I always like having a lot of options in my mic closet. There are times that I lean heavily on my most expensive microphones, but I often find it far more helpful to have as many effective, trustworthy options as possible. I'm often surprised by the mic that proves best for a job, so the more choices I have to try, the better. When an inexpensive new microphone comes along that fills a hole in my closet that I hadn't even thought about, I'm always excited. The KEL Audio HM-1 sounds very different from my other small-diaphragm condensers, at a very affordable price. KEL's frequency response chart for the HM-1 is a straight line, which matches the sound of the mic. It purposely lacks the presence peak or "air" that all of my other SDCs provide (and that I turn to them for). A closer comparison than a conventional SDC would be Audio-Technica's now discontinued medium-diaphragm AT3525. The HM-1 has a bit less transient detail than the AT3525-this slower response resembles some dynamic mics more than a stereotypical condenser. For sounds with midrange that needs to fall naturally into a mix without fighting highs or lows from other parts, the HM-1 can be perfect. It flattered a blunt, cold synthesizer part and landed instantly where it belonged in the song. Another synth part with too much coarse edginess was less perfect; it captured too much of the high-end's abrasiveness. At the other end of the sonic spectrum, it captured a weird autoharp-like folk instrument beautifully, with just the right coloration. It has sounded consistently interesting on vocals, and while it's yet to "win" in my initial tests, I'm looking forward to the song where it will. The construction quality feels very solid, and KEL's website describes their quality control processes in detail. (This issue has surfaced in the past with mics made in China, so I admire KEL's addressing it directly.) The KEL Audio HM-1 is not a versatile "Swiss Army knife" mic; it wasn't meant for that purpose. It's a welcome addition to my slowly-growing mic closet at its affordable price, which includes a custom shockmount and shipping.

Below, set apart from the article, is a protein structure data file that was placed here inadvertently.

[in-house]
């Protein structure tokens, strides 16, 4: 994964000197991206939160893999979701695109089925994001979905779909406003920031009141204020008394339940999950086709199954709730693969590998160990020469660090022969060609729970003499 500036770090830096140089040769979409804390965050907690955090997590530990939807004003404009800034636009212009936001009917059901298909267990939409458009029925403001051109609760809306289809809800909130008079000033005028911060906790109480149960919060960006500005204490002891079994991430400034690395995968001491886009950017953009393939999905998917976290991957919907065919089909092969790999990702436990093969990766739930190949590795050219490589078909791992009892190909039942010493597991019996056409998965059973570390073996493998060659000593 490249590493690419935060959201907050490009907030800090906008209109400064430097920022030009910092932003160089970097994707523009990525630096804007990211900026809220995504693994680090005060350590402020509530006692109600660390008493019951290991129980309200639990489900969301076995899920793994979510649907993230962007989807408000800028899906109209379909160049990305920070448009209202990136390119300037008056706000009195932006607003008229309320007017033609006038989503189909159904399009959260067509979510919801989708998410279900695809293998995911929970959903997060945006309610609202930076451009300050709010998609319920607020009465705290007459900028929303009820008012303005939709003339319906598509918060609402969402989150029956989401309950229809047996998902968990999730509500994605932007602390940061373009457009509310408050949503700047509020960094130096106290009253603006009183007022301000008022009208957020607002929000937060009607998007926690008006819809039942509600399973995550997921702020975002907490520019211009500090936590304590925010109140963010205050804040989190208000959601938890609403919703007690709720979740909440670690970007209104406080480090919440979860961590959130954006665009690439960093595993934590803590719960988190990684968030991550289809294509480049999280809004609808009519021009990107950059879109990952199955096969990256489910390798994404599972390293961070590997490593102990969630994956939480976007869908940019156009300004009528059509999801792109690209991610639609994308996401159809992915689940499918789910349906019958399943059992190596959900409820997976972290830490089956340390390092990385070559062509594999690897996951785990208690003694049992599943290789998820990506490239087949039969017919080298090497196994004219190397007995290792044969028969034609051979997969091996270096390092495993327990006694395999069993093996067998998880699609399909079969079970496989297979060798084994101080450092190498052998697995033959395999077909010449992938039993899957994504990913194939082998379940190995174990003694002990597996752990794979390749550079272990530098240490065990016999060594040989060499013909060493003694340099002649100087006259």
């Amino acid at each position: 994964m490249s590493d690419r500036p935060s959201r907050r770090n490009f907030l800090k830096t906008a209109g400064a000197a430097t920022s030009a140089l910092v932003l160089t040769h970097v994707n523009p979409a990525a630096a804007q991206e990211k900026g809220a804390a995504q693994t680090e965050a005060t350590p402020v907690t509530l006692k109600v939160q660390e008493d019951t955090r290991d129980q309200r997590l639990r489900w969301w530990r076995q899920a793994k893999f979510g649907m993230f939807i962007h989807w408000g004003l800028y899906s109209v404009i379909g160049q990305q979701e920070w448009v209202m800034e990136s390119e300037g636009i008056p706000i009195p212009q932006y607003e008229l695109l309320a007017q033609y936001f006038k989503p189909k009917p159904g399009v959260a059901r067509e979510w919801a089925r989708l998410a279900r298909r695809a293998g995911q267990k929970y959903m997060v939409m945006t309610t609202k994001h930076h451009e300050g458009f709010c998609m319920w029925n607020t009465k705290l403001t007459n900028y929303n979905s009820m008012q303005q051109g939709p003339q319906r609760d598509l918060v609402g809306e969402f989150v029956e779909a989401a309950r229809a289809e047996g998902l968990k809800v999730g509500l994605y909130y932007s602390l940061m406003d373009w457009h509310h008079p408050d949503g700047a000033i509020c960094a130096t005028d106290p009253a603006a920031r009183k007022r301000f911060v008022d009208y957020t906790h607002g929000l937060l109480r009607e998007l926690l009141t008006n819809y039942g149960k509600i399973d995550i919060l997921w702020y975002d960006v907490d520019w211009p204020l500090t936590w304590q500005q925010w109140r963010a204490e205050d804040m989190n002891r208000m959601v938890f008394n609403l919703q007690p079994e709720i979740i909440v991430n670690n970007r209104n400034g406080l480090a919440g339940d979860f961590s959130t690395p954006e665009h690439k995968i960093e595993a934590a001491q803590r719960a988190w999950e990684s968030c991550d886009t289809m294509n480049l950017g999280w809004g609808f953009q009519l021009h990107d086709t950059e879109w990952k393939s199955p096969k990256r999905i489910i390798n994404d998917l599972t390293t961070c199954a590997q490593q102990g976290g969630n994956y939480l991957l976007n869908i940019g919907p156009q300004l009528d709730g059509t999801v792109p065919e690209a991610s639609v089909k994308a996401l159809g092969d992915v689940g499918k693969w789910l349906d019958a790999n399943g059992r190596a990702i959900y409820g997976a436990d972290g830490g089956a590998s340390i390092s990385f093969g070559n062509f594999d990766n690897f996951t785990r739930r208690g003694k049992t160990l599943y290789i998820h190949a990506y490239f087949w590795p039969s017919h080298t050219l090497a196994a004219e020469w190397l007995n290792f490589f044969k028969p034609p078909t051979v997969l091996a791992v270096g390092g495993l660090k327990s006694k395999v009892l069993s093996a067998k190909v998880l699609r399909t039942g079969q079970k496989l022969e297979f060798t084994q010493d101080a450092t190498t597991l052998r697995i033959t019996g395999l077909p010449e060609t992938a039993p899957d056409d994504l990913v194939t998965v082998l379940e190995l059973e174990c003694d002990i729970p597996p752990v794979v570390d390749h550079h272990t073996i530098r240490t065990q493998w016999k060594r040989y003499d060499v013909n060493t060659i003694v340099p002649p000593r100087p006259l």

($129 direct; www.kelaudio.com)
Tape Op is a bi-monthly magazine devoted to the art of record making.